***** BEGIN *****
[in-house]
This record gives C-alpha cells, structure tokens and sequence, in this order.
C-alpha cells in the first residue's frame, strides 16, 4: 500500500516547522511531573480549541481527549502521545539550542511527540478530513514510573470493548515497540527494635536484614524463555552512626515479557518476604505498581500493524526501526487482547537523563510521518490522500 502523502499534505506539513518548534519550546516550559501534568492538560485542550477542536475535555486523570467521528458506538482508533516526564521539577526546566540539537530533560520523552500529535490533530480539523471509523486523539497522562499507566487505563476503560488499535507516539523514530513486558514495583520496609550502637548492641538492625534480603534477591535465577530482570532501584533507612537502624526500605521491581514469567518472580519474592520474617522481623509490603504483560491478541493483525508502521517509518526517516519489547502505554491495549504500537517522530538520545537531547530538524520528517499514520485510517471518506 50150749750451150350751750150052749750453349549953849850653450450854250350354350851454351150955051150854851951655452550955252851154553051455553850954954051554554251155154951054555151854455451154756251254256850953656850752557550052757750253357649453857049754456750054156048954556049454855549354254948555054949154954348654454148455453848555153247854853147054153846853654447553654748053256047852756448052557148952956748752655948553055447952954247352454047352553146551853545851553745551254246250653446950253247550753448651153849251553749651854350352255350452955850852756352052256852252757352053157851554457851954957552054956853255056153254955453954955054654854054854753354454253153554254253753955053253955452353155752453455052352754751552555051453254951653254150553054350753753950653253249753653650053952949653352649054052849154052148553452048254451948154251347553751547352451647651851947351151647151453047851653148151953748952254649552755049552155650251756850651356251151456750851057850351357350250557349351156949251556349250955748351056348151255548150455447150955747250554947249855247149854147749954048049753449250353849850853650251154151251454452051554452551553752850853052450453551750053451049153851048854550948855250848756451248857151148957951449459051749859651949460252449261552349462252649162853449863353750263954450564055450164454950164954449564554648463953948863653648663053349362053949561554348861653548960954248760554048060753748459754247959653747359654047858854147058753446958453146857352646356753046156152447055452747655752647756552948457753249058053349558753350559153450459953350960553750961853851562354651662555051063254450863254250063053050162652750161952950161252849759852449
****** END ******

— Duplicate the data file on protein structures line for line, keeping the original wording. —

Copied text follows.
[in-house]
This record gives C-alpha cells, structure tokens and sequence, in this order.
C-alpha cells in the first residue's frame, strides 16, 4: 500500500516547522511531573480549541481527549502521545539550542511527540478530513514510573470493548515497540527494635536484614524463555552512626515479557518476604505498581500493524526501526487482547537523563510521518490522500 502523502499534505506539513518548534519550546516550559501534568492538560485542550477542536475535555486523570467521528458506538482508533516526564521539577526546566540539537530533560520523552500529535490533530480539523471509523486523539497522562499507566487505563476503560488499535507516539523514530513486558514495583520496609550502637548492641538492625534480603534477591535465577530482570532501584533507612537502624526500605521491581514469567518472580519474592520474617522481623509490603504483560491478541493483525508502521517509518526517516519489547502505554491495549504500537517522530538520545537531547530538524520528517499514520485510517471518506 50150749750451150350751750150052749750453349549953849850653450450854250350354350851454351150955051150854851951655452550955252851154553051455553850954954051554554251155154951054555151854455451154756251254256850953656850752557550052757750253357649453857049754456750054156048954556049454855549354254948555054949154954348654454148455453848555153247854853147054153846853654447553654748053256047852756448052557148952956748752655948553055447952954247352454047352553146551853545851553745551254246250653446950253247550753448651153849251553749651854350352255350452955850852756352052256852252757352053157851554457851954957552054956853255056153254955453954955054654854054854753354454253153554254253753955053253955452353155752453455052352754751552555051453254951653254150553054350753753950653253249753653650053952949653352649054052849154052148553452048254451948154251347553751547352451647651851947351151647151453047851653148151953748952254649552755049552155650251756850651356251151456750851057850351357350250557349351156949251556349250955748351056348151255548150455447150955747250554947249855247149854147749954048049753449250353849850853650251154151251454452051554452551553752850853052450453551750053451049153851048854550948855250848756451248857151148957951449459051749859651949460252449261552349462252649162853449863353750263954450564055450164454950164954449564554648463953948863653648663053349362053949561554348861653548960954248760554048060753748459754247959653747359654047858854147058753446958453146857352646356753046156152447055452747655752647756552948457753249058053349558753350559153450459953350960553750961853851562354651662555051063254450863254250063053050162652750161952950161252849759852449